I want to talk about social-ness and how it relates to social change–mostly because it’s been on my mind lately. So much so, that after Chief Cheeto entered office, I started a big project that was basically me documenting my life — including my social network life — during this crazyass time. I meant to post it. To do it every week. But then I was sick. Work was crazy. Shit got tiring. Some days, I was just wiped out from overwhelm. Sometimes, I wondered why I was bothering. Shouldn’t I be fighting the evil that existed in this world instead of wasting time on here–on social–even?
To be honest, I often feel that way about social networks. About blogging. I cringe at those words and phrases. At the way our language has evolved into some inane shorthand. At how our relationships are mediated by screens and are akin to things you’d find at McDonald’s. In my heart, I’m an old school kind of girl. I like books–real books. And records and CDs. Tangible things. But, at the same time, no one has more digital everything than me. I guarantee you that.
I struggle with virtual and digital even as I benefit from it. My job is completely virtual. I can work from anywhere, anytime–as long as my boss is okay with it. And heck–she wouldn’t even know if I logged on from some resort. I am immensely grateful for that–and worked hard to achieve that flexibility and freedom. But I am also constantly in search of the genuine–the real–the embodied. My self-care routine is very sensual–not ooh, sexy–but grounded. I use plush wash cloths, bath items infused with aromatherapy…things that will remind me to get out of my head and into my body. Because it’s far too easy to disconnect instinct and emotion when that brain is running things.
So, I feel like I’m always in this battle with myself over social media–trying desperately to make it meaningful and tangible. Really being a curator. Really being selective about what I share and what I give my energy to. Really using it as just another way to love my people.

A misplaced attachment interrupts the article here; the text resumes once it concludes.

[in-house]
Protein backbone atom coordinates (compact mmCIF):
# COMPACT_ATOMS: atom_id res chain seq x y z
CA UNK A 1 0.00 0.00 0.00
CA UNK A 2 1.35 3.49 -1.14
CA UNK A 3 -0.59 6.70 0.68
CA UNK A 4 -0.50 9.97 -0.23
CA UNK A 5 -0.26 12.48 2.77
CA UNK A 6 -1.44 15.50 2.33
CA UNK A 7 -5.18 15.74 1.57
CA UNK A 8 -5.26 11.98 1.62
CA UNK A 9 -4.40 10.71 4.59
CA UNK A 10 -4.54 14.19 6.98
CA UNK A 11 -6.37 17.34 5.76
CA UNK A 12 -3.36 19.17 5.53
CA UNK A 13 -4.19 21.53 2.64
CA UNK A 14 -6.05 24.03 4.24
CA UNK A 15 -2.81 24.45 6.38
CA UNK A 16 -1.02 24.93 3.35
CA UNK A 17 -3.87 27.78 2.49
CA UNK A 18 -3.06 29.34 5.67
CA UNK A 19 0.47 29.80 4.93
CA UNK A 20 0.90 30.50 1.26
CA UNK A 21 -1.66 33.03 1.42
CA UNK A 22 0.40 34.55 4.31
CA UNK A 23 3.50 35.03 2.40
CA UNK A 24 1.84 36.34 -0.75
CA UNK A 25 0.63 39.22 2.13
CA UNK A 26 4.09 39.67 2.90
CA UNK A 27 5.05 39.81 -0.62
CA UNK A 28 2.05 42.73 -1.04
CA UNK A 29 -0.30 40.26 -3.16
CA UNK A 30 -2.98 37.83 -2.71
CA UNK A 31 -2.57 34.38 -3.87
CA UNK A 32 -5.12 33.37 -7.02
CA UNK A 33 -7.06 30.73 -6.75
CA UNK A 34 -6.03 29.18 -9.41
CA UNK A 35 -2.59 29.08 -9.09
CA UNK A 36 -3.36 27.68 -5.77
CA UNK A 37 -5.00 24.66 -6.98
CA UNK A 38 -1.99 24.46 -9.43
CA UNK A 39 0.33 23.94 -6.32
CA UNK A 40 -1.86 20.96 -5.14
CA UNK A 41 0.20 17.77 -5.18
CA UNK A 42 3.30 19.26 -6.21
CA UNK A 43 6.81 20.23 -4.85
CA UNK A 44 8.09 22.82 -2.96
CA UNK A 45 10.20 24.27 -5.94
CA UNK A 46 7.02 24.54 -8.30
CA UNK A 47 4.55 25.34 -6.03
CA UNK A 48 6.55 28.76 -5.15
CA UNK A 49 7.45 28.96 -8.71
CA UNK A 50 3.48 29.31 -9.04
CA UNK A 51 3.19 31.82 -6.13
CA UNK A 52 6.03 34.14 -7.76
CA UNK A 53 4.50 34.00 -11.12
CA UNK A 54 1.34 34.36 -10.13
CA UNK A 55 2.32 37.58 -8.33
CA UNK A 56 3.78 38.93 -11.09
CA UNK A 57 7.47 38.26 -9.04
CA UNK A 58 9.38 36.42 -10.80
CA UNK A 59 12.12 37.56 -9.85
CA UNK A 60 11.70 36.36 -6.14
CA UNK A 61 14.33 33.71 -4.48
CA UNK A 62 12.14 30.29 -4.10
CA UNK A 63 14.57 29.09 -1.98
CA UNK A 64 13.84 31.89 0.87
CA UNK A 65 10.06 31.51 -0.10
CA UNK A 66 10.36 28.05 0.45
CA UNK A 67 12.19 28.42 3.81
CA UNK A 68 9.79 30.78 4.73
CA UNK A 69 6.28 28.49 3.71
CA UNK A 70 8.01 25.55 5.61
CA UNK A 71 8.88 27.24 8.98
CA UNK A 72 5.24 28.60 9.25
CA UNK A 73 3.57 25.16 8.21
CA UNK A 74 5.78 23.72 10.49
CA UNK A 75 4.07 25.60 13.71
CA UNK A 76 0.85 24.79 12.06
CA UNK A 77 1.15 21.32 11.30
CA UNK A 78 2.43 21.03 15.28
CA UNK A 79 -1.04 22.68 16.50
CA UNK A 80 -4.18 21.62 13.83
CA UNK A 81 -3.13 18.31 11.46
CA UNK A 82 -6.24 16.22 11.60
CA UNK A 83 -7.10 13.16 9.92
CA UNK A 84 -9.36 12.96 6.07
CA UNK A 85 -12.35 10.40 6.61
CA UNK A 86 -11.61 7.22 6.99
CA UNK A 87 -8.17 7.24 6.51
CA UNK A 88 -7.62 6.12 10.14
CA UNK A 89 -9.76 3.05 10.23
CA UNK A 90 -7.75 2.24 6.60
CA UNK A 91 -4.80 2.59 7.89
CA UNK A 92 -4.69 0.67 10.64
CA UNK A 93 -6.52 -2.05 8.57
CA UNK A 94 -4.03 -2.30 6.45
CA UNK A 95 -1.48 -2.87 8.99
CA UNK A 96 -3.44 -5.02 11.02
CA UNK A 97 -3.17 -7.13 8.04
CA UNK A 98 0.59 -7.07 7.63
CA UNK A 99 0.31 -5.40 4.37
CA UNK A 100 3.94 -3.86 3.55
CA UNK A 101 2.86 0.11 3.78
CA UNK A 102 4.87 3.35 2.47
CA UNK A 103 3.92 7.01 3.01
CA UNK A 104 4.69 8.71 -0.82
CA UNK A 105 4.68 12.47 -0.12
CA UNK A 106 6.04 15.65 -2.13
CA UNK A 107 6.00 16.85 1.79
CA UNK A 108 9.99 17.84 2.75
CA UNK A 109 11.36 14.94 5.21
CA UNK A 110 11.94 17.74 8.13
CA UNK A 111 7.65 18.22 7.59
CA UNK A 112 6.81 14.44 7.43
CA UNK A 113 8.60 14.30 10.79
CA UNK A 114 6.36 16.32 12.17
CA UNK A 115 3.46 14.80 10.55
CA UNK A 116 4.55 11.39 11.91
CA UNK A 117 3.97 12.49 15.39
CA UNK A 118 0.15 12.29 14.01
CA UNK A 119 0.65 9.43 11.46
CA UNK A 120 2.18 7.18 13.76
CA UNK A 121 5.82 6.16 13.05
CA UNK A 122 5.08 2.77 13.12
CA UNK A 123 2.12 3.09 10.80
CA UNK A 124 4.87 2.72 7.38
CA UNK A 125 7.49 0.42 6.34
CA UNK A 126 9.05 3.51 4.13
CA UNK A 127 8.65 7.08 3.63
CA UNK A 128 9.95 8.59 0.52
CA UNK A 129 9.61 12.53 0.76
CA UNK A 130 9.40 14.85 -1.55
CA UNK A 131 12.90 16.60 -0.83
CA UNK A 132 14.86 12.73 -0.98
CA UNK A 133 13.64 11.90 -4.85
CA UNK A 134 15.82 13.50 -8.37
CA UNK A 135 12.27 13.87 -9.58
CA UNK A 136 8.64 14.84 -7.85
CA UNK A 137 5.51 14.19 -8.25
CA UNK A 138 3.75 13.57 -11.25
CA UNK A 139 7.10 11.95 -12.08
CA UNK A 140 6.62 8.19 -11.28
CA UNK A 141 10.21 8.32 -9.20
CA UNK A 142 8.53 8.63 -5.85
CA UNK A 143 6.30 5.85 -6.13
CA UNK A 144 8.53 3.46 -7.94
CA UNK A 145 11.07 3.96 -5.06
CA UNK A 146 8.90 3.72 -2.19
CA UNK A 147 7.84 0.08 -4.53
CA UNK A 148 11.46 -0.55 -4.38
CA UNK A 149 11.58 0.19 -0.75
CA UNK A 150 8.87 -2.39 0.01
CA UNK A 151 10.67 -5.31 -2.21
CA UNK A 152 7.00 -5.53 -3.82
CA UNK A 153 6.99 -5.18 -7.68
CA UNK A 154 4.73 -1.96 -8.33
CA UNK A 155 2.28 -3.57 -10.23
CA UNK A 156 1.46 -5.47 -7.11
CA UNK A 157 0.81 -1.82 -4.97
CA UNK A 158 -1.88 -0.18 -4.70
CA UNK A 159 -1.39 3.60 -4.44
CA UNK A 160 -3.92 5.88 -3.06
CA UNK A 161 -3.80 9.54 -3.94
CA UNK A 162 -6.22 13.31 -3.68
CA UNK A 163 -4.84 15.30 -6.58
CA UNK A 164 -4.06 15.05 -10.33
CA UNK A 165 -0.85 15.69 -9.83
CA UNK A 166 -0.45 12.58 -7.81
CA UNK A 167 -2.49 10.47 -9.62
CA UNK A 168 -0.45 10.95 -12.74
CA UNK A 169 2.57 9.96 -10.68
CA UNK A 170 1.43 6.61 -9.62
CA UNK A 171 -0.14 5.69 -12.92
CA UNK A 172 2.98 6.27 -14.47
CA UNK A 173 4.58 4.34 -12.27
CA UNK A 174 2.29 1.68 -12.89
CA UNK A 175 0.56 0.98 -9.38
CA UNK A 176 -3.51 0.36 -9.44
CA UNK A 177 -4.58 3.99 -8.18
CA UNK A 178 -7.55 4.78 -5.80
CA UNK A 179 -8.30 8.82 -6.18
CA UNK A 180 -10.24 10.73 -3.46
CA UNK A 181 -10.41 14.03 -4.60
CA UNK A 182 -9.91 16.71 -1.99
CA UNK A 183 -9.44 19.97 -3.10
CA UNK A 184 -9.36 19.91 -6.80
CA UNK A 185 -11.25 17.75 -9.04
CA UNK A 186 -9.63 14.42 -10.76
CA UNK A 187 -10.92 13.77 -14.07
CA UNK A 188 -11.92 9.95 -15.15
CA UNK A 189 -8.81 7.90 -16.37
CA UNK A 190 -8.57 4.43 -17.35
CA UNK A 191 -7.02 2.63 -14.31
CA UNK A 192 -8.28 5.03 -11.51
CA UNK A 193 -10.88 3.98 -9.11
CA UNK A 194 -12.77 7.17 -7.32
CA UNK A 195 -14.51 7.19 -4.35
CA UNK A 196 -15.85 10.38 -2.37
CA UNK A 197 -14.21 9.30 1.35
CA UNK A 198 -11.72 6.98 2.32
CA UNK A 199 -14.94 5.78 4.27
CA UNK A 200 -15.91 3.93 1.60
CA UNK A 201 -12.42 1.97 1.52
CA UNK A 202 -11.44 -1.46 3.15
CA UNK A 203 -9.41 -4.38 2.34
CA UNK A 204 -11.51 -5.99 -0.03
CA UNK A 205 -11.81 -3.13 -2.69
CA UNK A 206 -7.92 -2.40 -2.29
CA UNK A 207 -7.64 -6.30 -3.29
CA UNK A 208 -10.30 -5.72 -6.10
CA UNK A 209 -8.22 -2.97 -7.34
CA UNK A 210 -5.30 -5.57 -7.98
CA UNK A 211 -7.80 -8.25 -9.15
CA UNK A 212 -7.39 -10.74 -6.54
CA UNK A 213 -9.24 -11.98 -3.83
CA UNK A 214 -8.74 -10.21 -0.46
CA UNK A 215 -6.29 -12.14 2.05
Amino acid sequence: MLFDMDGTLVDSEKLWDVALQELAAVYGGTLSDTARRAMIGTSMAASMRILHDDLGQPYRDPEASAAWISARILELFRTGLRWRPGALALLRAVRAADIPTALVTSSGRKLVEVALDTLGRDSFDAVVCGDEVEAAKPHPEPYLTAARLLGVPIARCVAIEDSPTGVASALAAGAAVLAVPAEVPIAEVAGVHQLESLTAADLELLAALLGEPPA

But some mediums are harder than others. Some lend themselves to venting. Some have to have more boundaries. And when life is as universally crazy as it has been lately, sometimes, lots of breaks need to happen.
Personally, I struggle with socializing. I believe I inherited a lot of anti-social behaviors from my family–especially my parents. As a baby, my mother was working usually while my father “cared” for me and drank his way through life–often resulting in neglect. It was so bad, child services almost took me away. I still have scars on my body from that. After that, Mama had our neighbors look after me, but often came home to me at the top of the stairs with mashed potatoes and vomit in my hair. I’m pretty sure they were alcoholics and probably other bad things, too, since that building wasn’t the best. My Mama–God love her–saw the best in everyone–and trusted those she shouldn’t pretty often. So, I was often exposed to people who I couldn’t trust. I don’t, of course, remember most of this, but doing work with my therapist and piecing together shit my mom told me about my early life–I’m pretty sure that’s where all my social anxiety and trust issues come from.
It got better, but my mother never socialized me to be with other kids. It was always these adults that needed someone to fix them or help them. So, I was never socialized to have fun or just relax. I always had to be on-guard for the next crisis. When I finally did get to school, it’s no wonder that I was the protector of everyone. If someone was being bullied, I got into the middle of it–even though I was extremely shy. And I got into trouble, often, for it. So, I was also taught early on that my genuine concern and need to help was bad. Over the years, I discovered that I was just really different from everyone else. I had all these secrets, and at some point, I realized my family was not like everyone else’s. We were abnormal. I was this alien. I could do great things and be valued for them, but who I was? That wasn’t okay. That was different. And even in this world that I lived in where different was good, I was the wrong type of different.
I gravitated toward kids who were bullied, who then treated me terribly because they could and they needed to feel powerful. School, for me, was a very lonely thing. So, while I was always an introverted kid, it became kind of malignant as I learned that I was bad and that what other people had just wasn’t meant for me.